Disability Discrimination Commissioner Graeme Innes has slammed suggestions the disability support pension is being rorted. Photo: Wolter Peeters
Disability Discrimination Commissioner Graeme Innes has hit back at the idea that there are too many people on the disability support pension, slamming claims that the system is being rorted as "completely unhelpful".
In the wake of fresh reports that Australia's spending on the disability support pension is unsustainable, Mr Innes said that there was no crisis with the payment.
"The numbers aren't increasing and won't increase for 30 years," he told Fairfax Media on Wednesday.
He said that while there had been an increase in people with a mental illness coming on to the DSP, as a percentage of the working age population, the number had actually fallen slightly from 5.5 per cent of the population in 2011 to 5.4 per cent in 2012.
The Coalition recently announced a review into Australia's welfare payments, noting concerns about the number of people on the disability support pension versus the Newstart payment (which has a difference of about $250 per fortnight for single people).
Currently, more than 800,000 people receive the disability support pension at a cost of about $15 billion a year.
On Tuesday, a Deloitte Access Economics analysis conducted for News Corp found that the Federal Government could save about $80 billion over 20 years if it limited the rate at which the disability pension payments grows.
The DSP increases with wages growth, while Newstart is pegged to (the lower rate) of inflation.
Social Services Minister Kevin Andrews on Tuesday acknowledged that it had been ''evident for many years'' that there was a growing gap between the two payments.
''In the longer term, the government has to take into account the fact that there is now a perverse incentive for people to get on to the disability pension rather than on the Newstart allowance, because it pays more'' he told ABC TV.
Mr Innes said that the DSP was pegged at a higher growth rate for a "very good reason", given the high cost of living with a disability. He also said that going on to the DSP was not an easy process, and noted that in 2011 Labor tightened the criteria to qualify for the payment.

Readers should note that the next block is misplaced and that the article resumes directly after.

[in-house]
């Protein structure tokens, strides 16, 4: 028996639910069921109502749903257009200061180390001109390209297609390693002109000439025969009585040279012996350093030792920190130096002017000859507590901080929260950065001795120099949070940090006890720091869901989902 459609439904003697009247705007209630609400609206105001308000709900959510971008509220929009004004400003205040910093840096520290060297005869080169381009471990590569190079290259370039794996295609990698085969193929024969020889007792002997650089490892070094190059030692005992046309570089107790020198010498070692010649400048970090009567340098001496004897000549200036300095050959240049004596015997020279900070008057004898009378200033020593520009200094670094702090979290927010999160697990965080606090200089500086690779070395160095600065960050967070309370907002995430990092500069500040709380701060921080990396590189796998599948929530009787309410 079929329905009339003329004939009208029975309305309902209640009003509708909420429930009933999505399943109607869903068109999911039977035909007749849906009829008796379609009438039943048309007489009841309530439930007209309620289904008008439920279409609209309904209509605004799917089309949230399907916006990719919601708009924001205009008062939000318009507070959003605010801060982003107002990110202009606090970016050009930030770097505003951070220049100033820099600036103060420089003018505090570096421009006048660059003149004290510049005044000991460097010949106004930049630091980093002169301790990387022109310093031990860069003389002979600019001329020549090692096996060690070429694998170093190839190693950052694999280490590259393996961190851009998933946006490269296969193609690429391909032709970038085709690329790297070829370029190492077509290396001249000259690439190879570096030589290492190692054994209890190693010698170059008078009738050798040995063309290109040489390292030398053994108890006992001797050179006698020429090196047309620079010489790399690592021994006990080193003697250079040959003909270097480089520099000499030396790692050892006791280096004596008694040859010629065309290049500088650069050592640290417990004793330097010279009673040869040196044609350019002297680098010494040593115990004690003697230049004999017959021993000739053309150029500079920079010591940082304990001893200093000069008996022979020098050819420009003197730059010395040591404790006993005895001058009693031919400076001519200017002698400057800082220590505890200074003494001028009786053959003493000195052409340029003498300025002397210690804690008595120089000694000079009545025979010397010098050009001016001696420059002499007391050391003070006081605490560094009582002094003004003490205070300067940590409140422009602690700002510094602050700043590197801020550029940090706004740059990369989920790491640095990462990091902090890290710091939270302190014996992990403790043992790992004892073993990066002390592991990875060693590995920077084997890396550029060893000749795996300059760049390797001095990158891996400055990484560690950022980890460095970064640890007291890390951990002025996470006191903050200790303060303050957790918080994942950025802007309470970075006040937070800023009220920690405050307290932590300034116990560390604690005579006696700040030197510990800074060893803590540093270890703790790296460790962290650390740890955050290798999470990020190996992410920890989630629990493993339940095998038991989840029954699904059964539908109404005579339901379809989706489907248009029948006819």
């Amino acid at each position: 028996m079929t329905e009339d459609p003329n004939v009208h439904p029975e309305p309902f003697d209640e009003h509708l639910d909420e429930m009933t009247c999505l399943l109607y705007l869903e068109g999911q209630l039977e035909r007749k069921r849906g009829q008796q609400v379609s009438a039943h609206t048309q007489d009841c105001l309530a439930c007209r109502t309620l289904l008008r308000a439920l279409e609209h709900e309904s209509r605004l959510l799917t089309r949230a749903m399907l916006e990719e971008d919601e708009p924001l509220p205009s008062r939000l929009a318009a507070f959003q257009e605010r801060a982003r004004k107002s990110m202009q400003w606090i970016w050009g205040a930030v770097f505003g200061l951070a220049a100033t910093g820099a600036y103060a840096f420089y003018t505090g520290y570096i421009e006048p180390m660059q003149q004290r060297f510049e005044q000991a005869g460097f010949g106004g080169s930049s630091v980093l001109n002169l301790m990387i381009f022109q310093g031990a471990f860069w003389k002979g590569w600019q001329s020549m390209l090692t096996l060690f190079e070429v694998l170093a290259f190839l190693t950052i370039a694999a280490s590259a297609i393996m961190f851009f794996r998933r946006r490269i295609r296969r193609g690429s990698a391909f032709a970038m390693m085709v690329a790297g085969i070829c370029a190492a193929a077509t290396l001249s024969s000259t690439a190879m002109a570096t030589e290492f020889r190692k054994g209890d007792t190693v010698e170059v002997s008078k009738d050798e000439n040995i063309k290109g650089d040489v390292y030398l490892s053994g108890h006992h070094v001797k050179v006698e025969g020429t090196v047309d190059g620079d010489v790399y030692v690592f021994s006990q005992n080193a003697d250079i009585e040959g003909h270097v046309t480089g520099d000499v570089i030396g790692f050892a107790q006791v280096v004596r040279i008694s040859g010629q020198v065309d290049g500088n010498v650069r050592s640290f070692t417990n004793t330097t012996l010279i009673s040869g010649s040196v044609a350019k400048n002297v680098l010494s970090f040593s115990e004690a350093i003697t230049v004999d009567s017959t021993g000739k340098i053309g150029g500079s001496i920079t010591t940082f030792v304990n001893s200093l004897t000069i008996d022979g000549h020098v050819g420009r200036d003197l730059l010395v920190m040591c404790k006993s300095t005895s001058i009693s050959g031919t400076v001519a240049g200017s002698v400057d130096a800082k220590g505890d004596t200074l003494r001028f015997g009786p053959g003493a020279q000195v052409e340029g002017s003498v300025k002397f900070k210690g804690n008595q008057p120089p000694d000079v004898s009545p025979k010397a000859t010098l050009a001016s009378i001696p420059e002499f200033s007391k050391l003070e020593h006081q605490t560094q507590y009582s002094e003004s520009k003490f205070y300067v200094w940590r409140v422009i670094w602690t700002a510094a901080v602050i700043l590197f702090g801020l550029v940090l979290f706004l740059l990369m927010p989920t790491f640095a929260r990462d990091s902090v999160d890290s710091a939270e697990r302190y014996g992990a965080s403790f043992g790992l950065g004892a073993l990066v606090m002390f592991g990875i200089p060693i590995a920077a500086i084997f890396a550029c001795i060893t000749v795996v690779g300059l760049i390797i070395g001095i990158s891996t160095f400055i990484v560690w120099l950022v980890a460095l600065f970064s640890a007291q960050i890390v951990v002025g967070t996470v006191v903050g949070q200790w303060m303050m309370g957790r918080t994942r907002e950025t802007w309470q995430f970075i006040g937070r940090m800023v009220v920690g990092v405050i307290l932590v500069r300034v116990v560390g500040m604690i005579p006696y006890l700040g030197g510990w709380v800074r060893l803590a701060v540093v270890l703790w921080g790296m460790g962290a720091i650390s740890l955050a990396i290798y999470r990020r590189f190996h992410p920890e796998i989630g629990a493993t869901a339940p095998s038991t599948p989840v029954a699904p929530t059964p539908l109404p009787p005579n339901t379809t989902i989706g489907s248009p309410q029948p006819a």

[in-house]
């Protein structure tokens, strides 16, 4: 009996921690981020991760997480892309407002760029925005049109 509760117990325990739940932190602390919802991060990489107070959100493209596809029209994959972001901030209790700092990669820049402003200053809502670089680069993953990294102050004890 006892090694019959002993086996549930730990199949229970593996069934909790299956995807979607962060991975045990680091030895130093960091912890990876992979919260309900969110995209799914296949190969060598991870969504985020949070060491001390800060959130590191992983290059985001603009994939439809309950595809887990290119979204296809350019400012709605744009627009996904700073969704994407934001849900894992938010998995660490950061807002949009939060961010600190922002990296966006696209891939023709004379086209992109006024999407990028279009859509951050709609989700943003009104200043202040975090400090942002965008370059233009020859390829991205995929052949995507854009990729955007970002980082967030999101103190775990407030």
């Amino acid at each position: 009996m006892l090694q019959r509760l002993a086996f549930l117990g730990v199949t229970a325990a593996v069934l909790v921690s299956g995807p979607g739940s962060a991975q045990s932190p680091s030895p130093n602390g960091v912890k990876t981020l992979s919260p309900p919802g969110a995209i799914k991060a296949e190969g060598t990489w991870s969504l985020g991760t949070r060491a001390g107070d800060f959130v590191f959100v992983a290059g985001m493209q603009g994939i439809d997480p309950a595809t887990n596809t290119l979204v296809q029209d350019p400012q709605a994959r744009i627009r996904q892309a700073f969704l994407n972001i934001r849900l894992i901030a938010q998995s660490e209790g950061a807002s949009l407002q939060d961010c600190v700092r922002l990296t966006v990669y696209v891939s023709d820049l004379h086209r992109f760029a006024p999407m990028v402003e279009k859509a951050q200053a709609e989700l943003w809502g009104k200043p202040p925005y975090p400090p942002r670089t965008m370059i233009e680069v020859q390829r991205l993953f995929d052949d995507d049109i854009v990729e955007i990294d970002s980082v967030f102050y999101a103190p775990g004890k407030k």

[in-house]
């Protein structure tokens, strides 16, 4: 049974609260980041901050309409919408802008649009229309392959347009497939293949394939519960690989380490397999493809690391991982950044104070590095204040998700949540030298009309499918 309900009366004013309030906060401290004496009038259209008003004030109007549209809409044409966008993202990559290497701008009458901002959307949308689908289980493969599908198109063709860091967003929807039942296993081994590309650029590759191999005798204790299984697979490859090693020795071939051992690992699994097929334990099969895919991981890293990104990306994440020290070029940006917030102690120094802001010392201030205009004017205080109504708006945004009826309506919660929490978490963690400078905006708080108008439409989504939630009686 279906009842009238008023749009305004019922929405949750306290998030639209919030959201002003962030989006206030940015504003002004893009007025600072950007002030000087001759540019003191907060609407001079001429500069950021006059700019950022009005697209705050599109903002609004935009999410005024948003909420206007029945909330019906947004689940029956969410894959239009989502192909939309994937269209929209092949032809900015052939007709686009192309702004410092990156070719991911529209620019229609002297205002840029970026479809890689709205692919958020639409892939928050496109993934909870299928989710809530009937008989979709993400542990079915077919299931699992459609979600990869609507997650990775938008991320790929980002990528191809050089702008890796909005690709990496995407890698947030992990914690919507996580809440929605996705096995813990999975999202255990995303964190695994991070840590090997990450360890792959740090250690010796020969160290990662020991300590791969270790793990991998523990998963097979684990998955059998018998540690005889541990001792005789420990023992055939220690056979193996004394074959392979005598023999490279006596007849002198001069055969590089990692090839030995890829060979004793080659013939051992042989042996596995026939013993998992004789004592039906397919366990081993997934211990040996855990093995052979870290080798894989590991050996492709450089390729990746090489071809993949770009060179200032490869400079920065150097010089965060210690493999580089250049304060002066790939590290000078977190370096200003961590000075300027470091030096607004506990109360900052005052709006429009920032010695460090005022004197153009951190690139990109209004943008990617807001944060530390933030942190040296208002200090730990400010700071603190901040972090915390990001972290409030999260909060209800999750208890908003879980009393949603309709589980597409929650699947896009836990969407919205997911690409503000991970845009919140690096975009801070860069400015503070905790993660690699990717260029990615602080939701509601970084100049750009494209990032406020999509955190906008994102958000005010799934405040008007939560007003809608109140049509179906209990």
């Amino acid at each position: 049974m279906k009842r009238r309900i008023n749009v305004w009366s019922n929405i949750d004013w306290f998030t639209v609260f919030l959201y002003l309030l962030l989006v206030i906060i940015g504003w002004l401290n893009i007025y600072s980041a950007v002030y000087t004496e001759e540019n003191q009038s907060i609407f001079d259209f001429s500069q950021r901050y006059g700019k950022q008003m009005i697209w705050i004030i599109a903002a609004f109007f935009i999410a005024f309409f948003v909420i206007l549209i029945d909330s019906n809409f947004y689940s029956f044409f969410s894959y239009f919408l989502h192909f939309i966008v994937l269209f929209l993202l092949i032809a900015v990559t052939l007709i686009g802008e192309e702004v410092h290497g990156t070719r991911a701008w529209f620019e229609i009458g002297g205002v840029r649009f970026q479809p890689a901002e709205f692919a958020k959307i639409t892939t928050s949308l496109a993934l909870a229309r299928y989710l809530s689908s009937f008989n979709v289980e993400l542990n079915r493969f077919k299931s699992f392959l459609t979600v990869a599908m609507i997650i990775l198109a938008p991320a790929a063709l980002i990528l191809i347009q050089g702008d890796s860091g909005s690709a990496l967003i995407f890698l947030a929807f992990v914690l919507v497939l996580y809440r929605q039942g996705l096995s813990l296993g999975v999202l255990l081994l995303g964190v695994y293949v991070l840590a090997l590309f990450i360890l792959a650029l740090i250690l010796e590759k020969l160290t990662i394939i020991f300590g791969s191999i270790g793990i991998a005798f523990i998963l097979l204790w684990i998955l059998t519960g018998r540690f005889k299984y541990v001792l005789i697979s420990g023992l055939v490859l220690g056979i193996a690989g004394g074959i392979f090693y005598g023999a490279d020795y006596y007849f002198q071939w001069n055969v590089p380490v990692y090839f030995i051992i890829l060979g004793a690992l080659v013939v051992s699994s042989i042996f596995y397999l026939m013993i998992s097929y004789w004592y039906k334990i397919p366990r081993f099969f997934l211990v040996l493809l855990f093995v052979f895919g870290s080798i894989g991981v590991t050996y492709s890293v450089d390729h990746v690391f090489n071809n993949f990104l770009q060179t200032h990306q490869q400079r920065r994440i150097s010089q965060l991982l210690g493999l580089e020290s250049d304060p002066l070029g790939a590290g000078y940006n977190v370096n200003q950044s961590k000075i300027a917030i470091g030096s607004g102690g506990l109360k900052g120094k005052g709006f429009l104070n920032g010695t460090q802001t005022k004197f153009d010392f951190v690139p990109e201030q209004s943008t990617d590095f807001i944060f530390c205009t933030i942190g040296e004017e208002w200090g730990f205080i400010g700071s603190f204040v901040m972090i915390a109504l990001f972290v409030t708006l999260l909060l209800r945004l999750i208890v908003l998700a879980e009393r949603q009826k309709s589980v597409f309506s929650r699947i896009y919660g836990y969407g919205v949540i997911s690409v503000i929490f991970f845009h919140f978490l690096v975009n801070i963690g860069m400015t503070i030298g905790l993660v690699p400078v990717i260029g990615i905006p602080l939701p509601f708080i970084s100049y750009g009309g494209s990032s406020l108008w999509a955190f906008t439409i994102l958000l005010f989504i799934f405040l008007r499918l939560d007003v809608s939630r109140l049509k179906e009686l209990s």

The Disability Discrimination Commissioner added that rhetoric around people rorting the DSP was "completely unhelpful".
"I'm in the disability [sector] 24/7. I don't know of anyone rorting the DSP," he said.
"Why would you want to be on DSP? Why would you want live on less than $20,000 a year?"
Mr Innes said that instead of reinforcing "negative perceptions" about people with disability, the debate should focus on job opportunities for those on the DSP.
"What we have is an employment problem, not a rorting problem," he said.
He described the federal public service as "shameful", given the employment of people with disabilities has plummeted to about 2 per cent.
Welfare report 'soon'
On Tuesday, Mr Andrews said that the welfare review – headed up by Patrick McClure – would examine the issue and report back to government ''soon''.
Disability advocates have previously criticised the review process, pointing out that there has been no public call for submissions and there are no clear terms of reference.
The Social Services Minister said that the Coalition was not looking to reduce disability support payments to those who were currently on the pension.
''This is about the medium to long-term sustainability of welfare in Australia,'' he said.
He later added that a change to pension indexation was ''not something which I expect we would be immediately addressing in the [upcoming] budget''.
''I think this is the sort of measure that we will look at carefully.''
Mr Andrews added that the government also had to take into account the findings of the Commission of Audit, which reported to the government last month and is due to report again at the end of the month.
So far, the commission's work has not been made public.
Mr Andrews said he had not yet seen the interim report.
''I haven't yet seen the Commission of Audit report, so I'm waiting along with most other Australians to see what that report contains.''